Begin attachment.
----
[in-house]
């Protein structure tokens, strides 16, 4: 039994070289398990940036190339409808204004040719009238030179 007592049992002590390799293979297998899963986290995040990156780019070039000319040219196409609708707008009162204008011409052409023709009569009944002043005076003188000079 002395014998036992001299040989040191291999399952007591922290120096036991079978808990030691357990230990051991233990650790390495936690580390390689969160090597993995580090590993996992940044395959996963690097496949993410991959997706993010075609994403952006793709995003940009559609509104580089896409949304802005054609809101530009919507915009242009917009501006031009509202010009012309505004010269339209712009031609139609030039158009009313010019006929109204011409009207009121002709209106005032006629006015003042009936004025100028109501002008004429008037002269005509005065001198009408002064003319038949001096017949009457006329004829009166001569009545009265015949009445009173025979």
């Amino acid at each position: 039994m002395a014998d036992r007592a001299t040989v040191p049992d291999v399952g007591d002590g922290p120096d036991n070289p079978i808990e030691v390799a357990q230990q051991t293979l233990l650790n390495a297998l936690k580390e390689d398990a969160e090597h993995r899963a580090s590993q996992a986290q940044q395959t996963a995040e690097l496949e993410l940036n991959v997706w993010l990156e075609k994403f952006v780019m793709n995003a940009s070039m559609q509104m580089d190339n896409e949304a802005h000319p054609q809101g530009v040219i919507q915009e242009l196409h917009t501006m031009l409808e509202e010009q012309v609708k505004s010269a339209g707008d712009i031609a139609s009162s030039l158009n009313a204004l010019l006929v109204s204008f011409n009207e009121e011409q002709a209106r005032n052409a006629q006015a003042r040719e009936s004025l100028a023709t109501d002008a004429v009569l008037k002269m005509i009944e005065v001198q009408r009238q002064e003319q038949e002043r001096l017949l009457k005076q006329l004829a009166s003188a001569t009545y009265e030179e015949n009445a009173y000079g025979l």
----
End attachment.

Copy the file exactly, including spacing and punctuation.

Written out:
[in-house]
């Protein structure tokens, strides 16, 4: 039994070289398990940036190339409808204004040719009238030179 007592049992002590390799293979297998899963986290995040990156780019070039000319040219196409609708707008009162204008011409052409023709009569009944002043005076003188000079 002395014998036992001299040989040191291999399952007591922290120096036991079978808990030691357990230990051991233990650790390495936690580390390689969160090597993995580090590993996992940044395959996963690097496949993410991959997706993010075609994403952006793709995003940009559609509104580089896409949304802005054609809101530009919507915009242009917009501006031009509202010009012309505004010269339209712009031609139609030039158009009313010019006929109204011409009207009121002709209106005032006629006015003042009936004025100028109501002008004429008037002269005509005065001198009408002064003319038949001096017949009457006329004829009166001569009545009265015949009445009173025979």
């Amino acid at each position: 039994m002395a014998d036992r007592a001299t040989v040191p049992d291999v399952g007591d002590g922290p120096d036991n070289p079978i808990e030691v390799a357990q230990q051991t293979l233990l650790n390495a297998l936690k580390e390689d398990a969160e090597h993995r899963a580090s590993q996992a986290q940044q395959t996963a995040e690097l496949e993410l940036n991959v997706w993010l990156e075609k994403f952006v780019m793709n995003a940009s070039m559609q509104m580089d190339n896409e949304a802005h000319p054609q809101g530009v040219i919507q915009e242009l196409h917009t501006m031009l409808e509202e010009q012309v609708k505004s010269a339209g707008d712009i031609a139609s009162s030039l158009n009313a204004l010019l006929v109204s204008f011409n009207e009121e011409q002709a209106r005032n052409a006629q006015a003042r040719e009936s004025l100028a023709t109501d002008a004429v009569l008037k002269m005509i009944e005065v001198q009408r009238q002064e003319q038949e002043r001096l017949l009457k005076q006329l004829a009166s003188a001569t009545y009265e030179e015949n009445a009173y000079g025979l």